But given the typical inflammatory profile in these cases, microbes in the uterine environment are suspected to play a role in the development of this disease.
To probe the microbes directly within the uterine environment and examine how these microbes could influence cancer within the endometrial lining, Mayo researchers conducted the first direct assessment uterine microbiome study published in Genome Medicine.
“We set out to discover whether there is a microbiome component in the malignancy of tumours and if its appearance in patients diagnosed with the disease is distinguishable from that of patients without malignancy,” says Marina Walther-Antonio, Ph.D., lead author of the Mayo Clinic study.
As a result of the study, researchers now know that the uterine microbiome of women with endometrial cancer is different from the uterine microbiome of women without endometrial cancer.
The microbes present in the vaginal environment of women with endometrial cancer are also different from the microbes present in the vaginal environment of women without endometrial cancer.
The research team studied 31 Caucasian women undergoing hysterectomy. Of those, 10 women were diagnosed with a benign gynecologic condition, four women were diagnosed with endometrial hyperplasia, and 17 women were diagnosed with endometrial cancer.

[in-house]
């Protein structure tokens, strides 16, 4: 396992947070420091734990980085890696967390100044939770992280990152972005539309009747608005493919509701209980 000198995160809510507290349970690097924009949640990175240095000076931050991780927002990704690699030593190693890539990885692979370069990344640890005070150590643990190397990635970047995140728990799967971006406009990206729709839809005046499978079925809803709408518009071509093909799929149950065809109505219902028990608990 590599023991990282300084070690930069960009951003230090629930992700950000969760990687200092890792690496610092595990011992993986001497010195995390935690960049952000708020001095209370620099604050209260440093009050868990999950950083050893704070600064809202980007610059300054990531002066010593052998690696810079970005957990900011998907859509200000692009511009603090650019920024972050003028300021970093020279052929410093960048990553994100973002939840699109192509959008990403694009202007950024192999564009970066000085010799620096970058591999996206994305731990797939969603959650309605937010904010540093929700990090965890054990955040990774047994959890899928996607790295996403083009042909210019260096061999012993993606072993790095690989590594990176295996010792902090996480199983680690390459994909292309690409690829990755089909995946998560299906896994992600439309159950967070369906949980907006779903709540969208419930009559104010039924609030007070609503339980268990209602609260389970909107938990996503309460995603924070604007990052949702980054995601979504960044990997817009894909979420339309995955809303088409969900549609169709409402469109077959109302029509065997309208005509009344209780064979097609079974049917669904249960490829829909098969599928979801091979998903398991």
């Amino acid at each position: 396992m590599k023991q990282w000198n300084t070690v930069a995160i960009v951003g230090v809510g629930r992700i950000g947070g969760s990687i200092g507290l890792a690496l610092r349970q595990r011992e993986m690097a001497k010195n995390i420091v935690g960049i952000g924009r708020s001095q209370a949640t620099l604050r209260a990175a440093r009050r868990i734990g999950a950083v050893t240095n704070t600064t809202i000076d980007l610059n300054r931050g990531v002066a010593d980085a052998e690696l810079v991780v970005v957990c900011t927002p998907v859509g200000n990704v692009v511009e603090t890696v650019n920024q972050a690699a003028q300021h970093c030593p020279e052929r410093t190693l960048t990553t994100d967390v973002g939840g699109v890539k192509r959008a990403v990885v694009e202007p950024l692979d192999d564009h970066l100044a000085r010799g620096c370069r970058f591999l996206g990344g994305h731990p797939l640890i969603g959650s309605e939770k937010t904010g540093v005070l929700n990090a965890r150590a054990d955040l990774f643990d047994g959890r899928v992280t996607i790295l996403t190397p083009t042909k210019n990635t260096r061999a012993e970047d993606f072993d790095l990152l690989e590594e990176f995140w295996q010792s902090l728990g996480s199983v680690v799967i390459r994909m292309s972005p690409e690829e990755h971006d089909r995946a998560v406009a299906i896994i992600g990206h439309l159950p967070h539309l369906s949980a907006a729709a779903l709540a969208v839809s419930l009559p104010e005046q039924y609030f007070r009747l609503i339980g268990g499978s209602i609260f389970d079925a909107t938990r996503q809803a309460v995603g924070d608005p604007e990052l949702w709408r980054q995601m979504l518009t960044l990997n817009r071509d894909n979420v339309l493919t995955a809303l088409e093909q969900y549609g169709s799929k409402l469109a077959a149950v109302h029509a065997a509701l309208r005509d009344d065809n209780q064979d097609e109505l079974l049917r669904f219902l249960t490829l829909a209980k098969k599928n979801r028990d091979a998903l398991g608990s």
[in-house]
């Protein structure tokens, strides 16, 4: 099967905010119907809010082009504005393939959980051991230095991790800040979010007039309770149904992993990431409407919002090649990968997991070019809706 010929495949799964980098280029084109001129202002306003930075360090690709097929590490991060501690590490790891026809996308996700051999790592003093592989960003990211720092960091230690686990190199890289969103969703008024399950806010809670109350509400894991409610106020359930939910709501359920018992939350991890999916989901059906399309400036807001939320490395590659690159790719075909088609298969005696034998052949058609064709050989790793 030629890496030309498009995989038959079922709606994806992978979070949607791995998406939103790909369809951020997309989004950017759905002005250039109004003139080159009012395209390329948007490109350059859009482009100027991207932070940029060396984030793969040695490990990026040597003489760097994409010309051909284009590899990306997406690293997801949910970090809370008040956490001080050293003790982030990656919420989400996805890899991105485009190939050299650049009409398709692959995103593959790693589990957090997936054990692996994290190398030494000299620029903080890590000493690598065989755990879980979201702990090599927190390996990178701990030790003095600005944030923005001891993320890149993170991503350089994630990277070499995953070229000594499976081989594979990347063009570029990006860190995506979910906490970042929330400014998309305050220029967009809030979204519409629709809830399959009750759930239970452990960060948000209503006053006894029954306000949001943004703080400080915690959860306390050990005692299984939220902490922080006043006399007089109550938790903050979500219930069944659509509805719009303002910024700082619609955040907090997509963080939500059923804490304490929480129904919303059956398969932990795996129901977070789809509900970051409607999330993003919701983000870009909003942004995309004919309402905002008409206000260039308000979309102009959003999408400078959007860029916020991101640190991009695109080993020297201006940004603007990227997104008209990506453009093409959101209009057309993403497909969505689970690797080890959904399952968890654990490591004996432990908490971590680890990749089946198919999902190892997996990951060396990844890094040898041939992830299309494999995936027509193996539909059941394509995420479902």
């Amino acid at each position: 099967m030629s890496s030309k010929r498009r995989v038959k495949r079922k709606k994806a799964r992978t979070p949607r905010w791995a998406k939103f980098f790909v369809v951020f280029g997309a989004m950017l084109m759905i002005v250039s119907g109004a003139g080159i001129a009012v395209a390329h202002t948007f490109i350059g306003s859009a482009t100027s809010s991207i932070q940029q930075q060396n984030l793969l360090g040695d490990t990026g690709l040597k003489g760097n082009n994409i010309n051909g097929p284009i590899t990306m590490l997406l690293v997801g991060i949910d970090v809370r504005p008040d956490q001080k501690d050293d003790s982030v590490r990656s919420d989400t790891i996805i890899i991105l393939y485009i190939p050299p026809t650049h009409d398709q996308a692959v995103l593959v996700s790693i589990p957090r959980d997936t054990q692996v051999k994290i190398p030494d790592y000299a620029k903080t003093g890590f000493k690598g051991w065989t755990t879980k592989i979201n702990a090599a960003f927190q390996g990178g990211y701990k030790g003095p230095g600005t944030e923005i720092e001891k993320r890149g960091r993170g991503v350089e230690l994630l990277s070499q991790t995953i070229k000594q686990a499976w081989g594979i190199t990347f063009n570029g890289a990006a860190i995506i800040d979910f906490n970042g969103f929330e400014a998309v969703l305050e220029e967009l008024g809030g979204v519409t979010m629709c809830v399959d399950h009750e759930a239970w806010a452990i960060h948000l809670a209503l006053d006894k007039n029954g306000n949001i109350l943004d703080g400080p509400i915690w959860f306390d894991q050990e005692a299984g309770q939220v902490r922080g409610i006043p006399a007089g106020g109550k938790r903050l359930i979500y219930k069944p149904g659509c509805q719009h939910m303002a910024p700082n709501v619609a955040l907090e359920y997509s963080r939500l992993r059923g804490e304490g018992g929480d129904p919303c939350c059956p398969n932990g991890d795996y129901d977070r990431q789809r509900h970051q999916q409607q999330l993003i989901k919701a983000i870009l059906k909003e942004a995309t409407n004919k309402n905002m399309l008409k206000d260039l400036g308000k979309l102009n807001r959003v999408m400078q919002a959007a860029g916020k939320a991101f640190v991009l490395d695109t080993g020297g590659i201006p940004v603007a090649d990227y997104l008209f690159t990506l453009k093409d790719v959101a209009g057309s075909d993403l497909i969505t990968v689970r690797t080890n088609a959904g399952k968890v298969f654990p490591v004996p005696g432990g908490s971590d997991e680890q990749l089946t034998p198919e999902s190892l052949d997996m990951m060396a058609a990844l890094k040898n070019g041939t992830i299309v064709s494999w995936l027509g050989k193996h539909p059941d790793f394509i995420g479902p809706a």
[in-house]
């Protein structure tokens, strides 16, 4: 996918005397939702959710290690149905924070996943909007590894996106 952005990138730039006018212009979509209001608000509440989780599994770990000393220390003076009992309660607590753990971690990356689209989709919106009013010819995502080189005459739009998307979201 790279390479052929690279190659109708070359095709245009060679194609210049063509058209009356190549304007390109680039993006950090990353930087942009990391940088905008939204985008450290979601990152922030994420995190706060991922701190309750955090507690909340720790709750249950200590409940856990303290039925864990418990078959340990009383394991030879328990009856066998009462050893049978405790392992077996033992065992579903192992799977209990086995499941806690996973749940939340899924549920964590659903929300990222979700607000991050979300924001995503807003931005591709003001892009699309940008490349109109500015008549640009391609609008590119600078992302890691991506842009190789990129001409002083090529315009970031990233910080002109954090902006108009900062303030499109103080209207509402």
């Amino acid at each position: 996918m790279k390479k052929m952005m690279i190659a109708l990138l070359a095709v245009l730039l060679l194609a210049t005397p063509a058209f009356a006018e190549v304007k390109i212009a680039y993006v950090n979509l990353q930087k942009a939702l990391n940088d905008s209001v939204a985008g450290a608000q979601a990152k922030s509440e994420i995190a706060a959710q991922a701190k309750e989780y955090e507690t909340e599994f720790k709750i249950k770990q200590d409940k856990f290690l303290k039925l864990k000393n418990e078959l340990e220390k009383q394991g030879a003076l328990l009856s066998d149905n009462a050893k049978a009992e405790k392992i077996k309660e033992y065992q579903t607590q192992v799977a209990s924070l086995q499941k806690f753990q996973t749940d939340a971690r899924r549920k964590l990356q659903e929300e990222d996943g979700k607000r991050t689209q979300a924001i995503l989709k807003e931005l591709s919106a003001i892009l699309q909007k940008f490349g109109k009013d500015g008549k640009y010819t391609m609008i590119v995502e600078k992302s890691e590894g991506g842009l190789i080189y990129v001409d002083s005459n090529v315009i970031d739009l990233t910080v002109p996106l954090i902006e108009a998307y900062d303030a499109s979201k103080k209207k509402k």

All diagnoses were made based on the final surgical pathology following hysterectomy.
Based on the results of the study, the researchers are seeking an ethnically diverse patient population to investigate whether the results extend to other populations.
And further investigation is needed into the role of the microbiome in the manifestation, cause, or progression of endometrial cancer.
According to Dr. Walther-Antonio, because of the modifiable nature of the microbiome, this discovery also holds the promise of a critical advance in endometrial cancer prevention.
Looking ahead, researchers aim to investigate the possibility of using vaginal swabs as an early screening tool for endometrial cancer, and possibility of using benign endometrial biopsies to identify patients who will develop endometrial cancer in the future
“These findings provide important insights into the aetiology or manifestation of the disease with broad implications for biomarker development in the early detection of, and screening for, endometrial cancer,” says Dr. Walther-Antonio.
[hr] Source: Genome Medicine